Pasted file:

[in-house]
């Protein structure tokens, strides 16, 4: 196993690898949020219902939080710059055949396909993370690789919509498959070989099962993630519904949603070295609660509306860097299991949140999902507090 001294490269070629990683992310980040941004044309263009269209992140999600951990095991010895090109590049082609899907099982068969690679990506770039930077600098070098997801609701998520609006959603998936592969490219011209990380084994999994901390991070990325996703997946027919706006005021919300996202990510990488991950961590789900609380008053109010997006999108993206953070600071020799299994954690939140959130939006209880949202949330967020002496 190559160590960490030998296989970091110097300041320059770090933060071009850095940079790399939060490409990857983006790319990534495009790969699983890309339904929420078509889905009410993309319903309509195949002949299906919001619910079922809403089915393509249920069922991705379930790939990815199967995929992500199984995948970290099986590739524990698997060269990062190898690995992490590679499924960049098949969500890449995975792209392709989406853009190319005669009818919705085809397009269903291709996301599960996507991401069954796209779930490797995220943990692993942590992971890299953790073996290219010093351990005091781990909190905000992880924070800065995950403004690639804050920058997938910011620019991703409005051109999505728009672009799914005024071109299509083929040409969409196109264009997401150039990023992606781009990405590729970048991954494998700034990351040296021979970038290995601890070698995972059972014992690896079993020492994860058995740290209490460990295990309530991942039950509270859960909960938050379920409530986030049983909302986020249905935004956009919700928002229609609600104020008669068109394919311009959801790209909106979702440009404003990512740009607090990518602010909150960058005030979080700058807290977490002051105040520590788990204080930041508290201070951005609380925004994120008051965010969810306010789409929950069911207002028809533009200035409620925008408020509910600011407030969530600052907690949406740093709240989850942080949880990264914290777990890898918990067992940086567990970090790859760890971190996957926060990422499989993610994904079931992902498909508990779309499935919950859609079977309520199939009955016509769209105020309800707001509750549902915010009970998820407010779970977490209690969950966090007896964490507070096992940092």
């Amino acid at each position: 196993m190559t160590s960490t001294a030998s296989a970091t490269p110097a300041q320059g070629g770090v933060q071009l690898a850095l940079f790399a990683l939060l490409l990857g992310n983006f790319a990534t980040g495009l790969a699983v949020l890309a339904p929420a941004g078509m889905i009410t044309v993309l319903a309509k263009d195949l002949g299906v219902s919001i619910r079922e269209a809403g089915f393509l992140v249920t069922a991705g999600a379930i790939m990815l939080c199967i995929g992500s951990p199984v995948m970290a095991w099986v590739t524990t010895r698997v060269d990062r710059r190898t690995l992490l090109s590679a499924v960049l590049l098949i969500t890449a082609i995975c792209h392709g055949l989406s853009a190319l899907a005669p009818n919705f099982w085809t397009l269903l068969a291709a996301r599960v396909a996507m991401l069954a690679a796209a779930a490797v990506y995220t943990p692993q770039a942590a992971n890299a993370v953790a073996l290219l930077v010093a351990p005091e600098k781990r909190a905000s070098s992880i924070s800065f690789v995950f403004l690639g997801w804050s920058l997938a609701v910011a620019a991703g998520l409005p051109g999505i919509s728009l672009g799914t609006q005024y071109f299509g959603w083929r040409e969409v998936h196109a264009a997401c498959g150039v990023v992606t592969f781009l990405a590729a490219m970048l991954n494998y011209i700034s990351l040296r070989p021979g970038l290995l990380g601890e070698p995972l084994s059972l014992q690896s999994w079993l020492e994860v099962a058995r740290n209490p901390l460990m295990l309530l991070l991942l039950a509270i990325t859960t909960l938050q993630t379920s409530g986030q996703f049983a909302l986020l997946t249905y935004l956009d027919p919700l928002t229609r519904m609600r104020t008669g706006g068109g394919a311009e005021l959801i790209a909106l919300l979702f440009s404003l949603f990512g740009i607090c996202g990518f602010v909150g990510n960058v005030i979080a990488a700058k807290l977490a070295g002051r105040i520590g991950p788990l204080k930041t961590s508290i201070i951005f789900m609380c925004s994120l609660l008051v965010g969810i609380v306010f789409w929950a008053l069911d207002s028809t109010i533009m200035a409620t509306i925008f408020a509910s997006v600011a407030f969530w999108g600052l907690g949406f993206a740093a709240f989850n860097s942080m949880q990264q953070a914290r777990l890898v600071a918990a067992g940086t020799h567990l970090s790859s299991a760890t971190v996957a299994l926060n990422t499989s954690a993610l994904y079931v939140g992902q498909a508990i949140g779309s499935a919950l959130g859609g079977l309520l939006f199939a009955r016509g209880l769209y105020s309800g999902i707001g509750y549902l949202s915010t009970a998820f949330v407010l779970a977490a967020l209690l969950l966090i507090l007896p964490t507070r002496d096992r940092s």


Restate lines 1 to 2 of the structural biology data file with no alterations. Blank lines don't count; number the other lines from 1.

[in-house]
């Protein structure tokens, strides 16, 4: 196993690898949020219902939080710059055949396909993370690789919509498959070989099962993630519904949603070295609660509306860097299991949140999902507090 001294490269070629990683992310980040941004044309263009269209992140999600951990095991010895090109590049082609899907099982068969690679990506770039930077600098070098997801609701998520609006959603998936592969490219011209990380084994999994901390991070990325996703997946027919706006005021919300996202990510990488991950961590789900609380008053109010997006999108993206953070600071020799299994954690939140959130939006209880949202949330967020002496 190559160590960490030998296989970091110097300041320059770090933060071009850095940079790399939060490409990857983006790319990534495009790969699983890309339904929420078509889905009410993309319903309509195949002949299906919001619910079922809403089915393509249920069922991705379930790939990815199967995929992500199984995948970290099986590739524990698997060269990062190898690995992490590679499924960049098949969500890449995975792209392709989406853009190319005669009818919705085809397009269903291709996301599960996507991401069954796209779930490797995220943990692993942590992971890299953790073996290219010093351990005091781990909190905000992880924070800065995950403004690639804050920058997938910011620019991703409005051109999505728009672009799914005024071109299509083929040409969409196109264009997401150039990023992606781009990405590729970048991954494998700034990351040296021979970038290995601890070698995972059972014992690896079993020492994860058995740290209490460990295990309530991942039950509270859960909960938050379920409530986030049983909302986020249905935004956009919700928002229609609600104020008669068109394919311009959801790209909106979702440009404003990512740009607090990518602010909150960058005030979080700058807290977490002051105040520590788990204080930041508290201070951005609380925004994120008051965010969810306010789409929950069911207002028809533009200035409620925008408020509910600011407030969530600052907690949406740093709240989850942080949880990264914290777990890898918990067992940086567990970090790859760890971190996957926060990422499989993610994904079931992902498909508990779309499935919950859609079977309520199939009955016509769209105020309800707001509750549902915010009970998820407010779970977490209690969950966090007896964490507070096992940092």